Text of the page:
Unusual, to be sure--such form letters are normally sent around during the Yule period, so what's up, with one in May? Something special going on? Oh, yeah, I guess one might say that's so.
As of the beginning of the Fall 1992 semester, the department of anthropology at San Diego State University will no longer exist. The careers of 14 full-time tenured faculty members (12 professors, one associate professor and one assistant professor) suddenly fried to a crisp at the stroke of a pen. Two enthusiastic and popular temporary lecturers dumped at the entrance to the university. The future of 80 graduate students at various stages on the way to an MA put on hold, not to mention the 125 anthropology undergraduates who must pull up stakes and decamp to another major, if not another university. And what of the prospects for the devoted secretarial staff, which also hangs on a very thin thread?
The same fate struck several other departments at SDSU: religious studies, German and Russian were also wiped out; most of the French department done away with; seven tenured sociology professors released, as well as at least 14 chemistry profs. The entire School of Family Studies (a big chunk of people) eliminated suddenly. Geology gone.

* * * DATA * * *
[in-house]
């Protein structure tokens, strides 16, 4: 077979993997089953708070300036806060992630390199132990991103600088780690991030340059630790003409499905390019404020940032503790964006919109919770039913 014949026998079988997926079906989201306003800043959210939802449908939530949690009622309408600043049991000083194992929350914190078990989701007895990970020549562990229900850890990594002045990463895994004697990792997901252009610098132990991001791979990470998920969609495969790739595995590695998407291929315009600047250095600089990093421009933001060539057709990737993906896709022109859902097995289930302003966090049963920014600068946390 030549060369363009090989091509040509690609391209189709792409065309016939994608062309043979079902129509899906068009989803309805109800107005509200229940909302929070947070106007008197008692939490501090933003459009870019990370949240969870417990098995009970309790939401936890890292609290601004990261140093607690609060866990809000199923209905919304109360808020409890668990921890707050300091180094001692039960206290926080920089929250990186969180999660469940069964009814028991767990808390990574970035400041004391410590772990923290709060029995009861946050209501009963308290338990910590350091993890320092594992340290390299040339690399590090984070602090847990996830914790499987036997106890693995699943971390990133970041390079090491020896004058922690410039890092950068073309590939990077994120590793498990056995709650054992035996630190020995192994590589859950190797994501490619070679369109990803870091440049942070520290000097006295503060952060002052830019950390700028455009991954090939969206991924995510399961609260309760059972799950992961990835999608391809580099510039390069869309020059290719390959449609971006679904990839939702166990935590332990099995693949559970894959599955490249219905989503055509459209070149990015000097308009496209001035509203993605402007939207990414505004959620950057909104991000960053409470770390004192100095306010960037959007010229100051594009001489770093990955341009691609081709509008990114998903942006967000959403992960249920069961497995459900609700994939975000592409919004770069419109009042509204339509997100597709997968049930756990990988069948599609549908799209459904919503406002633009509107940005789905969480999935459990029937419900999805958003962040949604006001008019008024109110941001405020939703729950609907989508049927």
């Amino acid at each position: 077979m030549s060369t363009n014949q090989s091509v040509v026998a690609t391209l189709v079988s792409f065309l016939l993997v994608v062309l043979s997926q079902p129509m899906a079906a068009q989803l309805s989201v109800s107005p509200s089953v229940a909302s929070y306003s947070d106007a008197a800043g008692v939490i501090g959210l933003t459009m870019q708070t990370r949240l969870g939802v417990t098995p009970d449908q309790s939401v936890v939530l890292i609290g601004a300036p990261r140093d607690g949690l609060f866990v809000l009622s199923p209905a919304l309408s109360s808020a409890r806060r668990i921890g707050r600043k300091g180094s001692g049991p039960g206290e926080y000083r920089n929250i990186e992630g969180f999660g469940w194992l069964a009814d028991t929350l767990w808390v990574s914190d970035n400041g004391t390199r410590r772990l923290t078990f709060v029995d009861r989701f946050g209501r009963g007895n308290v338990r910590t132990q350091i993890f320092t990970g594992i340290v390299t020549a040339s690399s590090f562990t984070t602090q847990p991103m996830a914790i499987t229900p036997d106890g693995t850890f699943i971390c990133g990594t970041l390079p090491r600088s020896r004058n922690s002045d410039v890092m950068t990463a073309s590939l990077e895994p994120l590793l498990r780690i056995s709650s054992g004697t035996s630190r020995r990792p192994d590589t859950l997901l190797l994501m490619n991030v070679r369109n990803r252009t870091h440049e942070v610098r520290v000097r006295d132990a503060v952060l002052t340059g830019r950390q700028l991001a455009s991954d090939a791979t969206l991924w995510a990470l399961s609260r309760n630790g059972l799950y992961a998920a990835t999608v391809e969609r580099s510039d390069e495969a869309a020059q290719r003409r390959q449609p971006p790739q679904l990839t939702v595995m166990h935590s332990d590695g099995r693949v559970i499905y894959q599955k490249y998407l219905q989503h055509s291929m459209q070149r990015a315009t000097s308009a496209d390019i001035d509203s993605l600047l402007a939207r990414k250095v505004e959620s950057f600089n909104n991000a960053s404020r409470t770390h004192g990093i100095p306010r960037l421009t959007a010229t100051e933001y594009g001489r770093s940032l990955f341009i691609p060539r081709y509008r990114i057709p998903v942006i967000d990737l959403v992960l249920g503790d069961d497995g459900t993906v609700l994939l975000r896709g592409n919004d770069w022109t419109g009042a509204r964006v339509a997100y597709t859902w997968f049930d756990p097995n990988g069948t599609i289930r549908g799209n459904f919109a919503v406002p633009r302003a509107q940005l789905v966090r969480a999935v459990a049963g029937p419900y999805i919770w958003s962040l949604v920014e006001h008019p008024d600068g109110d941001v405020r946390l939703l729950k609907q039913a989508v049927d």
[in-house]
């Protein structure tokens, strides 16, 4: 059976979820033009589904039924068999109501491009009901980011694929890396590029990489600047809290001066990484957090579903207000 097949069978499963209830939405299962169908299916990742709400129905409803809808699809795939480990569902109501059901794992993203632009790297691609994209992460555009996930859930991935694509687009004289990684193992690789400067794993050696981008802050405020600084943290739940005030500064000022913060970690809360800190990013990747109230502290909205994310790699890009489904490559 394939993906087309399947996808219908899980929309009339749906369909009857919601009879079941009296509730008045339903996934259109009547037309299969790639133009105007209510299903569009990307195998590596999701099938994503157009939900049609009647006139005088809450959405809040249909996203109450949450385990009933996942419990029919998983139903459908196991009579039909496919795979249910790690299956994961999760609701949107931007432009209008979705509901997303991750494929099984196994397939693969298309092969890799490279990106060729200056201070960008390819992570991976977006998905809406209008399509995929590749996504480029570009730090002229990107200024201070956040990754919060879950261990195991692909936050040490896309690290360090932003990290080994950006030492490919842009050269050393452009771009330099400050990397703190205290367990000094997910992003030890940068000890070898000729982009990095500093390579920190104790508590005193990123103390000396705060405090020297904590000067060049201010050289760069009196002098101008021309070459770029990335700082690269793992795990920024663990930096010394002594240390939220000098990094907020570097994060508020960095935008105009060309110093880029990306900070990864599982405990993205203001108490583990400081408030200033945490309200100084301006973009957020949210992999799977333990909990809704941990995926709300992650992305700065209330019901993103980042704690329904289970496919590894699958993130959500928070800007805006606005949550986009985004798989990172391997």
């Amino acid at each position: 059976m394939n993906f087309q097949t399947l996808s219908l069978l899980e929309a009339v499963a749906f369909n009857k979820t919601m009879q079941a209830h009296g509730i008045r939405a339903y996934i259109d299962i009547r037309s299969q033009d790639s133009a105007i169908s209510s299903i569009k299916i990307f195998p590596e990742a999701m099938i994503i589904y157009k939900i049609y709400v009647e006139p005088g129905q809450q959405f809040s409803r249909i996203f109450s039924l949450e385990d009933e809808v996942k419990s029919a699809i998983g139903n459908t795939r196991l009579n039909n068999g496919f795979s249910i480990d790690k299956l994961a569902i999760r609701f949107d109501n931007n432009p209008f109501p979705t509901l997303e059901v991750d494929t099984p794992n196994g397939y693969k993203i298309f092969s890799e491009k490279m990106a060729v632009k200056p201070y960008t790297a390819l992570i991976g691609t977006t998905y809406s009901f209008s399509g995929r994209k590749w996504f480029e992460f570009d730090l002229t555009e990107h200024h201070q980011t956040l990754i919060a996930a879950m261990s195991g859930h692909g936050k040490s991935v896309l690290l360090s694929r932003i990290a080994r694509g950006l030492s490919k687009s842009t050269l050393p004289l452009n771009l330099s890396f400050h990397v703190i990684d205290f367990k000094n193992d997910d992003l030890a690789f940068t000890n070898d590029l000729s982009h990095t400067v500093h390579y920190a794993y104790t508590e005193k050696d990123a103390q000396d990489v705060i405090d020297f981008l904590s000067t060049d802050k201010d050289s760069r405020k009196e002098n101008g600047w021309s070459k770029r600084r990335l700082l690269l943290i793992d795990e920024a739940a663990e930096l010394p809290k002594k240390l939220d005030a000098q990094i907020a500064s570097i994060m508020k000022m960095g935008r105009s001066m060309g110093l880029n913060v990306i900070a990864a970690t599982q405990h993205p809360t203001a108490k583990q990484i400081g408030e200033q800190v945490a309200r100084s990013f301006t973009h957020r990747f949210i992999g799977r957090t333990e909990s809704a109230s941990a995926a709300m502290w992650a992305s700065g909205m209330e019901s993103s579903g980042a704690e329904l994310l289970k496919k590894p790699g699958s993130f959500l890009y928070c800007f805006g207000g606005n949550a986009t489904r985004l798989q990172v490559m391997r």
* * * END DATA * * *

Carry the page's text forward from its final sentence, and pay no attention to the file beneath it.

News of the casualties filters in like reports from a battlefield or the epicenter of a fiery earthquake. The term executions seems somehow appropriate, and the final body count won't be known for a while.
And we haven't even begun to consider the fates of the family members of these outcasts. The demographic statistics for this devastation aren't available yet, but perhaps the anthropology faculty isn't terribly different from the other decimated departments. The average age for the anthropologists just released into a nonexistent "job market" is well over 50.
Two families have children of early elementary school age or younger; both of these families, at least, depend on the single income of the faculty member. It is uncertain, at the moment, how many houses will have to be sold as a consequence of the sudden impossibility of meeting mortgage payments. It's not possible at this point to estimate the bloody toll of the May Massacre at SDSU.
It feels like the academic equivalent to Pearl Harbor or Dresden or My Lai.
GARY O. ROLLEFSON
Ex-Professor of Anthropology